The 2015 Arsies: January 22, 2015

January 22, 2015 JaPaBo

Listen to today's competitors on Spotify

And so it is here. The contest I have most dreaded: Swedish death metal legend At the Gates's comeback album At War with Reality versus Japanese J-Pop/metal fusion dance unit Babymetal's self-titled debut. Both works were long-anticipated: At War with Reality is the first At the Gates release in nineteen years; Babymetal is the band's first full-length album but centers around tracks that had been previously released as singles or b-sides in Japan beginning in 2011. Both albums have been seriously hyped in the metal press, lavished with much spilled ink and internet traffic. And both have proven polarizing in the metal community, with critics divided over the follow-up to At the Gate's seminal Slaughter of the Soul and critics and fans alike at odds over whether Babymetal is even metal at all. The judgment of The Arsies, of course, doesn't account for any of this. Two albums enter, one album leaves. Nor is any of this anticipation, attention or division the source of my dread. I have wanted to avoid this day because I believe these albums are the two best releases of the year and thus loathe having to eliminate one of them in the first round. Still further, the comparison is complicated by the fact that each work succeeds in its own way and on its own terms, making the choice that much harder. But enough of my yakking... ladies first, so Babymetal are up.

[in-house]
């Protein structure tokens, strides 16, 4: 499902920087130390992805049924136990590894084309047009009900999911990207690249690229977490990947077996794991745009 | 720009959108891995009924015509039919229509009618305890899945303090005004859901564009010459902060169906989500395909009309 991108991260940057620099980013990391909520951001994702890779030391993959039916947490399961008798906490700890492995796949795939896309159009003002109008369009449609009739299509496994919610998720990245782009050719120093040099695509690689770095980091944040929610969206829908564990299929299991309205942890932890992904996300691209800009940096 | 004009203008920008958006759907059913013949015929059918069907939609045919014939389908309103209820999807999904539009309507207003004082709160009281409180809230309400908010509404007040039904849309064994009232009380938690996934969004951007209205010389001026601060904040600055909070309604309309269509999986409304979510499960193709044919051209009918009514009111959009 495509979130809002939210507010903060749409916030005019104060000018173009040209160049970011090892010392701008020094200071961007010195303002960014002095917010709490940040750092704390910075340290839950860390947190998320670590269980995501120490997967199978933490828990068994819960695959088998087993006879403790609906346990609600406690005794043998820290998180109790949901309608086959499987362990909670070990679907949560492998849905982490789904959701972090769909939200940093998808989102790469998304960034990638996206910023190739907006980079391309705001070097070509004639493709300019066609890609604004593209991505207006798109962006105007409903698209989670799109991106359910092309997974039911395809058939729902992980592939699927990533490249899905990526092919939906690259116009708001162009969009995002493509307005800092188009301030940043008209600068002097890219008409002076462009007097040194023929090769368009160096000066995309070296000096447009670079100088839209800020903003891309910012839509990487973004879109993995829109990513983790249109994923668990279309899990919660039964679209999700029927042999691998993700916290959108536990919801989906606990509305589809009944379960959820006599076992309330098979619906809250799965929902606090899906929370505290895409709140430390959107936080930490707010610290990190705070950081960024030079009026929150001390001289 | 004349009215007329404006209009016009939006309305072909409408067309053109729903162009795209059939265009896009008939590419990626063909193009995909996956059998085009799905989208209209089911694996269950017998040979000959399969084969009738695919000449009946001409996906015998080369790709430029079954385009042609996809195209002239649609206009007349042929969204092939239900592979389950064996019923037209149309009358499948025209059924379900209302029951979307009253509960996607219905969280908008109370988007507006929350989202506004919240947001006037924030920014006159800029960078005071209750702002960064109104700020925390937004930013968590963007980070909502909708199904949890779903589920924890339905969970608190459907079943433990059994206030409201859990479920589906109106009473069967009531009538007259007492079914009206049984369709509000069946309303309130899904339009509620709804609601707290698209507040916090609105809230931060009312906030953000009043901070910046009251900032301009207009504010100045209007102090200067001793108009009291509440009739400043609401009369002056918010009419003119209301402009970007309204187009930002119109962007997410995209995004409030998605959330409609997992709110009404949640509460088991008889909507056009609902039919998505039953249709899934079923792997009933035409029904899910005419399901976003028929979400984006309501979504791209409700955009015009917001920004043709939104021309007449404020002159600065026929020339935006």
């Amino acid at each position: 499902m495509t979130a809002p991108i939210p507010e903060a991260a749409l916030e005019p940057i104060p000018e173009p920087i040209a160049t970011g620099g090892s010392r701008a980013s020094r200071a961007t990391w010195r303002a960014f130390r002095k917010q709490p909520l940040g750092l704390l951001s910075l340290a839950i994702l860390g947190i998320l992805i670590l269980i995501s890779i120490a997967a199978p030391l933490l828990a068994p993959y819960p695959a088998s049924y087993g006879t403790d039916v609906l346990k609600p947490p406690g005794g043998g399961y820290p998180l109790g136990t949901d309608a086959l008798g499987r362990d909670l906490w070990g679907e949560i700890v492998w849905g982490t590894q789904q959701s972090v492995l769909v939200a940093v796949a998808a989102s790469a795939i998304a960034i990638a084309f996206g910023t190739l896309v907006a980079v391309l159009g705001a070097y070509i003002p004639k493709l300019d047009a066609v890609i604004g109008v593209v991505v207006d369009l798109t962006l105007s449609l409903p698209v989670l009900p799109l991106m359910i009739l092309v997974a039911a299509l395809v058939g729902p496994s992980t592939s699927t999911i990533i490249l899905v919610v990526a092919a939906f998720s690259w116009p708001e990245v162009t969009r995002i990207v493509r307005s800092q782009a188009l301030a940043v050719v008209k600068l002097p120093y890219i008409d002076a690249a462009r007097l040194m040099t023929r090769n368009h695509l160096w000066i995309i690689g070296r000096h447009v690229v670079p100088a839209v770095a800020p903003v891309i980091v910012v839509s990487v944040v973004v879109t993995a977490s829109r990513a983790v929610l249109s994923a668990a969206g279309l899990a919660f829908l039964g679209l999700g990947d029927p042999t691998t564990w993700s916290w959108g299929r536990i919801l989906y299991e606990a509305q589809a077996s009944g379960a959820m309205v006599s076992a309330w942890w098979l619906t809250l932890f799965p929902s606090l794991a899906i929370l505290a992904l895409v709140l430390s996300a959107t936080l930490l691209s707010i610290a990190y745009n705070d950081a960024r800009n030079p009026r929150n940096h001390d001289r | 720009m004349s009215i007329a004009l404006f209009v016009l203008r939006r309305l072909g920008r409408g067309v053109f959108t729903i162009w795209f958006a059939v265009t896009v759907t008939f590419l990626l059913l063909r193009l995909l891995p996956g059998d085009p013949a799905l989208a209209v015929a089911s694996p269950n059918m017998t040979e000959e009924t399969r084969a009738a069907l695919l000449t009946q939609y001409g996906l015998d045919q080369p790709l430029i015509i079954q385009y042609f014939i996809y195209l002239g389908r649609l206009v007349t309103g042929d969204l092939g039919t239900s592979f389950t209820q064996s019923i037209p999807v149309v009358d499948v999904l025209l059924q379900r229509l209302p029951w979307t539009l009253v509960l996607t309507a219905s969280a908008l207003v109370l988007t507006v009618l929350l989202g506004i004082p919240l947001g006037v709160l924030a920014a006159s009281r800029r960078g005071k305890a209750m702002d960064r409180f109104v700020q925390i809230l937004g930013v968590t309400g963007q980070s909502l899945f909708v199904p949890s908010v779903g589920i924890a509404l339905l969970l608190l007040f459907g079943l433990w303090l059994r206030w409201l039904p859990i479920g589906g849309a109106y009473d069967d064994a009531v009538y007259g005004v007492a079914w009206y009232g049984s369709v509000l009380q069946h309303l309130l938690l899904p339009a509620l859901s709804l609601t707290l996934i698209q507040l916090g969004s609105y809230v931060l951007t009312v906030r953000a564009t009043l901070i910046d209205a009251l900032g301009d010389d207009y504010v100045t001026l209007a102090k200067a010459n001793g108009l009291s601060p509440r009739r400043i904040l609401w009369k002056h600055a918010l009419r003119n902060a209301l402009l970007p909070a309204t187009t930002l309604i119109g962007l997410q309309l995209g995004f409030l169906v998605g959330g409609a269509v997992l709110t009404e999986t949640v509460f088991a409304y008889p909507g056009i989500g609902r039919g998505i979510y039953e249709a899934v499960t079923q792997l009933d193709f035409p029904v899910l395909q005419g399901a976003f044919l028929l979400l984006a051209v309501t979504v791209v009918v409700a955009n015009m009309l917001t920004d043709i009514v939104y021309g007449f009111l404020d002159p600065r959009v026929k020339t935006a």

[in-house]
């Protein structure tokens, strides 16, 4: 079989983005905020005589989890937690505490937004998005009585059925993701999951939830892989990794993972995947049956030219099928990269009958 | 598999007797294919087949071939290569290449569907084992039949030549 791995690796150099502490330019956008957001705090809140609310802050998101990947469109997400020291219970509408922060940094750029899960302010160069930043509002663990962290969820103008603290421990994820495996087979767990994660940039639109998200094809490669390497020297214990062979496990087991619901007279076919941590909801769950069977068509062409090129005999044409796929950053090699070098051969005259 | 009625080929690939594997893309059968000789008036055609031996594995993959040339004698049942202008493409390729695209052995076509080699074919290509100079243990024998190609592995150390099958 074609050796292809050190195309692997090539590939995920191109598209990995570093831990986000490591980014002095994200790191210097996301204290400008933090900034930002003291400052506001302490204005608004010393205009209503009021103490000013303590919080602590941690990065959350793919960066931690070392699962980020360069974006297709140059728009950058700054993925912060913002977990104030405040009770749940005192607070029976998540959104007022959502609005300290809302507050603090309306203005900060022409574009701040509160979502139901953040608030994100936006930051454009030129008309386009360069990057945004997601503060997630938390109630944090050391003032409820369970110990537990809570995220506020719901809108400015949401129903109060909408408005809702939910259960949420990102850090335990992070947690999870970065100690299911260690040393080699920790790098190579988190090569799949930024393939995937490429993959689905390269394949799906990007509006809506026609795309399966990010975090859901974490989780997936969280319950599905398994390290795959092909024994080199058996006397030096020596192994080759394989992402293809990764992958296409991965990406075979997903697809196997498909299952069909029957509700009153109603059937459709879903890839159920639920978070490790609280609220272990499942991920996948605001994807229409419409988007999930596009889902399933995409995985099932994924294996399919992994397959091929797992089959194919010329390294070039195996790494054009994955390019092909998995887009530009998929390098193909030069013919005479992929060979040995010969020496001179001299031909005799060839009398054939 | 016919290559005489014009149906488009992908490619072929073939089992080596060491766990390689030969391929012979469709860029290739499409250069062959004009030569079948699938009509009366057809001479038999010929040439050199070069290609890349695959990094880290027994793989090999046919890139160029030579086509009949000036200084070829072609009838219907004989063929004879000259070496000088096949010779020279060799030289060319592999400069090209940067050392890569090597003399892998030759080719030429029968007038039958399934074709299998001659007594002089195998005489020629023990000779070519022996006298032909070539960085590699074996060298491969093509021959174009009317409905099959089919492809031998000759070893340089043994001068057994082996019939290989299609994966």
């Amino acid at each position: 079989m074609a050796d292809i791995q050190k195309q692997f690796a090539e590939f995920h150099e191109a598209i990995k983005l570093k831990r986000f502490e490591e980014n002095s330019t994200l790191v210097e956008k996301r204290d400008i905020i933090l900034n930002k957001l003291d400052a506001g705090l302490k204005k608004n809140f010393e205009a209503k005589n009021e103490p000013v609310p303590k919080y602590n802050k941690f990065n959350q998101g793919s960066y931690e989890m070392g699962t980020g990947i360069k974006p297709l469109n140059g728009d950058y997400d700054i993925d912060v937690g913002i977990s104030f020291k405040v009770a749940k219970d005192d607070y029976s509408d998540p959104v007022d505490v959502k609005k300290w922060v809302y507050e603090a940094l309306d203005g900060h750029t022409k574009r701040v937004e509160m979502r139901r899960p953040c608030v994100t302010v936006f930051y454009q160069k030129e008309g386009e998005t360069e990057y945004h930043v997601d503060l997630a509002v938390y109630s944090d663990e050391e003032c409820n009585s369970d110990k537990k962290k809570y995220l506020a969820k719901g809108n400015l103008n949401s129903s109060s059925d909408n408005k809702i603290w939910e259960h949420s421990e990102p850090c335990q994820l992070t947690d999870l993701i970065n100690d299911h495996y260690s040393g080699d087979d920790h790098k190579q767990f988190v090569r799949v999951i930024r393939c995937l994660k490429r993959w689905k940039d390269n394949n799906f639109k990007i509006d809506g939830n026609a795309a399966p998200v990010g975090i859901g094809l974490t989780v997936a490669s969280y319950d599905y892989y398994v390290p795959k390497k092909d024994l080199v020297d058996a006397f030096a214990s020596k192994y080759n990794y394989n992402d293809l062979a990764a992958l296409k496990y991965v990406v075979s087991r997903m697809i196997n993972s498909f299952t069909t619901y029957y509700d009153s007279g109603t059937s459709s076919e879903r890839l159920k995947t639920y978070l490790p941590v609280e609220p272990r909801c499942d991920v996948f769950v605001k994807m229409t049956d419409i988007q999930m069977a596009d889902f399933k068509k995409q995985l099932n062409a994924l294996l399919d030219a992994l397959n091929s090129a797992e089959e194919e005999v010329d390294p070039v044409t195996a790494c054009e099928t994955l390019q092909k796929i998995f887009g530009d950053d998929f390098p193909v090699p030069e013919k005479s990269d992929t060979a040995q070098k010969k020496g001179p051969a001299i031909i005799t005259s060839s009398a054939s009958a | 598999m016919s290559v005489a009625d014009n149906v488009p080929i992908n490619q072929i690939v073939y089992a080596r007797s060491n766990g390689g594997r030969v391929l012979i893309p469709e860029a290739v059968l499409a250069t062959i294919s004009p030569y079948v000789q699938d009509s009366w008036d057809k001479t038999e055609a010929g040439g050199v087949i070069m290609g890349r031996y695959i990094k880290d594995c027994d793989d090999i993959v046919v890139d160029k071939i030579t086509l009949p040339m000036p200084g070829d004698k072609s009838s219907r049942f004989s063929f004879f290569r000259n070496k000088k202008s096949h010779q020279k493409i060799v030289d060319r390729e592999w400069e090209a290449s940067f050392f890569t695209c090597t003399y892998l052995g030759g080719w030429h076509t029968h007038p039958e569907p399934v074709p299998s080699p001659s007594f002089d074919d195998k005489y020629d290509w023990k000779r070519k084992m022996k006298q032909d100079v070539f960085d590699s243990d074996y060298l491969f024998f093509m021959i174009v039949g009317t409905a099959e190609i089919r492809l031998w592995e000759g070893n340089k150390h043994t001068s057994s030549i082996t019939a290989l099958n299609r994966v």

Formed in 2010 as an offshoot of Amuse Inc.'s popular girls idol group Sakura Gakuin, Babymetal feature the surprisingly strong (for the idol genre) lead vocals of Suzuka Nakamoto ("Su-metal") and the dancing and backing vocals of Yui Mizuno ("Yuimetal") and Moa Kikuchi ("Moametal"), all of whom are in their mid-to-upper teens. The front three are supported by a number of different players and songwriters, most notably their live band, the Kami ("God") band, which includes some of Japan's best metal musicians, including Ohmura Takayoshi, who also plays guitar in Marty Friedman's solo band. The goal of the band's sound is to combine Japanese idol pop with heavy metal ("baby metal," get it?) in an effort to create a unique sound that is more than the sum of its genre inputs. Similar to Gwar, the group has a fictional back story, this one based on the Shinto god Inarinokami, who is often associated with the fox ("kitsune"), and thus is the source of Babymetal's corruption of the maloik sign to make it more fox-like in appearance. In the group's mythology, the Fox God has sent Babymetal to spark a "metal resistance" designed to destroy J-Pop and unite the world in metal. This back story serves as the inspiration for the lyrics of many of their songs (Megitsune (Female Fox), Iine (Like), and Babymetal Death), in which the male death growls appear to represent the Fox God speaking directly to the world. Other lyrical themes include age-appropriate topics such as liking chocolate but being worried about gaining weight (Gimme Chocolate), daughters' begging their fathers to buy things for them (Onedari Daisakusen (Begging Operation)), playing a Japanese version of hide-and-seek (Catch Me If You Can), the joy of head-banging (Hedobangya (Headbanger)), and fighting bullying (Ijime Dame Zettai (No More Bullying)), which is a major problem in Japan's schools. Musically, Babymetal not only achieve their goal of combining J-Pop melodies with a variety of metal genres, including most notably power metal but also death and even rap metal, they also manage to incorporate hip-hop, EDM, and Japanese folk elements. The most refreshing thing about Babymetal is their fearless playfulness: They combine genres previously thought incompatible with a playful touch (witness the rapid transition from a hip-hop interlude to a metalcore breakdown to traditional metal harmony guitar and then back to an EDM passage in Iine). This playfulness extends to their lyrics, which are filled with puns and joking references to metal and Japanese culture. When they play it more straightforwardly metal (Akatsuki (Crimson Moon), Babymetal come off sounding somewhat like X Japan but luckily avoid the bland sameness of lesser visual kei acts. Whether Babymetal are here to stay or just a flash in the pan remains to be seen, but it is a rare thing for a debut album to point metal in such a polished and shiny new direction.